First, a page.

ESEC makes good use of an embedding function in ELM feature space instead of RKHS. Thus, the form of ESEC is similar to that of KSEC. It can be proved that there is a link between ESEC and KSEC. We have the following theorem.

Theorem 3. *If the mapping in ELM is , where denotes any kernel function and L is the number of hidden nodes in ELM and ( is the parameter of kernel function ) are random sampling points from any continuous probability distribution, then ESEC is an approximation of KSEC by discretizing the embedding function .*

*Proof. *Since in RKHS, can be denoted aswhere . Let and ; thenThus, we approximately derive the embedding function of ESEC from KSEC. This completes the proof of Theorem 3.

The proposed ESEC algorithm is described as follows.

*Algorithm 1. * *Input*. The input is the training dataset and the number of clusters . *Output*. The output is the class assignment matrix of cluster . *Step 1*. Construct the graph Laplacian from . *Step 2*. Randomly generate input weights and initiate an ELM network of hidden neurons; calculate the output matrix of the hidden layer. *Step 3*.* If *; let .*Else *. *Step 4*. Compute the matrix . *Step 5*. Find the eigenvectors of corresponding to the smallest eigenvalues, which form the optimal . *Step 6*. Treat each row of as a new training sample, and use the* K*-means algorithm to cluster the training samples into clusters. Let be the final discrete class assignment matrix of cluster for training data. *Return* the class assignment matrix of cluster .

##### 3.3. Computational Complexity

From Algorithm 1, we can see that the most costly computation is computing the matrix and carrying out the eigen-decomposition of . If , computing needs to obtain the inversion of , whose computational complexity is . In addition, the computational complexity of eigenvalue decomposition of is . Thus, the total computational complexity of ESEC is , where . Correspondingly, for KSEC, computational complexity of calculating is and its total computational complexity is . Consequently, ESEC has lower computational complexity than KSEC.

##### 3.4. Clustering for Out-of-Sample Data

By performing Algorithm 1, we can obtain the cluster assignment matrix for the training data. Thus, can be easily computed by using formula (17). Then, for any new data point , we can obtain the prediction result In this paper, we use the spectral rotation method to calculate the discrete cluster assignment vector for . Firstly, an orthogonal matrix is computed by the following spectral rotation method:where and denote the and vectors of all 1s, respectively. is an orthogonal matrix and is defined bywhere represents a diagonal matrix with the same diagonal elements as the square matrix . Secondly, the discrete cluster assignment vector for is calculated as follows:Finally, the class of the data point iswhere is the* i*th element in the vector .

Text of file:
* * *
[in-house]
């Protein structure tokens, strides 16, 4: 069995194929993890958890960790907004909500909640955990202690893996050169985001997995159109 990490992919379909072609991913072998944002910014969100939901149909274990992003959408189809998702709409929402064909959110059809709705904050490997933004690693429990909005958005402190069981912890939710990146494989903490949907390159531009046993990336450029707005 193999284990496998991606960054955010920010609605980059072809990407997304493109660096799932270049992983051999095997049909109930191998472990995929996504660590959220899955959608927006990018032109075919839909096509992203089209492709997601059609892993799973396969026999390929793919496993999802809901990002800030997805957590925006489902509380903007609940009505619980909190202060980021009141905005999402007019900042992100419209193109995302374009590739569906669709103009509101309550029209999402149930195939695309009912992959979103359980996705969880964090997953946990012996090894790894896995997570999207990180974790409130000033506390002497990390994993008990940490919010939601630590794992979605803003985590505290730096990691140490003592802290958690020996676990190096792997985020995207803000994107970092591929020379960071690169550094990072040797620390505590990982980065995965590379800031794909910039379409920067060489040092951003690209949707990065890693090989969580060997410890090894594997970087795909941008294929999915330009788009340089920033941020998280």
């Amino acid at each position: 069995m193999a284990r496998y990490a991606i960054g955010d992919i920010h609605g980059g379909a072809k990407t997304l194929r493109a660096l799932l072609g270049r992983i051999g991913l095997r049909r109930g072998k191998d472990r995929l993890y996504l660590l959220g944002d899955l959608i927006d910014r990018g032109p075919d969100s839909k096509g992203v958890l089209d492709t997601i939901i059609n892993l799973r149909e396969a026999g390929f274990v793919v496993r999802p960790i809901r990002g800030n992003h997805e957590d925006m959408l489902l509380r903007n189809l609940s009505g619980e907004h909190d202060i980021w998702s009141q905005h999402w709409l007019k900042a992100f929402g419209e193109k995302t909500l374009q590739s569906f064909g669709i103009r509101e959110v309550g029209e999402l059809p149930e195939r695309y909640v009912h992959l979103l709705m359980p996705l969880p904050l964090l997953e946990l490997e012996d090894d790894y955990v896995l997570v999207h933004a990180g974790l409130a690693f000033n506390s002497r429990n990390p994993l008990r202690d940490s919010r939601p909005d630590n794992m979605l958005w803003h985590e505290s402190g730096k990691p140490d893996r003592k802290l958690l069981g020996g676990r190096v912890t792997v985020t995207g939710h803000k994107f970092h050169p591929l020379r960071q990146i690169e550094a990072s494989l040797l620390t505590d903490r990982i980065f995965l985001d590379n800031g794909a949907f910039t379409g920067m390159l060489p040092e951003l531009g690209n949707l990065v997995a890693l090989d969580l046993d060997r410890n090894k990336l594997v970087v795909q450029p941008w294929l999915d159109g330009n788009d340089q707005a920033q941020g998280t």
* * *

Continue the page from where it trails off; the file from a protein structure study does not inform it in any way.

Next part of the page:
#### 4. Experiments

To evaluate the in-sample clustering and out-sample clustering performance of different clustering methods, we test all algorithms on UCI datasets (Iris, Glass, Wine, WPBC, SpectHeart, and Isolet (http://archive.ics.uci.edu/ml/datasets.html.)), face recognition datasets (Yale (http://vision.ucsd.edu/~leekc/ExtYaleDatabase/Yale%20Face%20Database.htm.), ORL (http://www.cl.cam.ac.uk/research/dtg/attarchive/facedatabase.html.)), digits recognition datasets (USPS (http://www-i6.informatik.rwth-aachen.de/~keysers/usps.html)), and object recognition datasets (COIL-20 (http://www.cs.columbia.edu/CAVE/software/softlib/coil-20.php.)). Some datasets are resized, and the basic information of datasets is listed in Table 1. All the experiments have been performed in MATLAB R2013a running in a 3.10 GHZ Intel Core*™*i5-2400 with 4 GB RAM.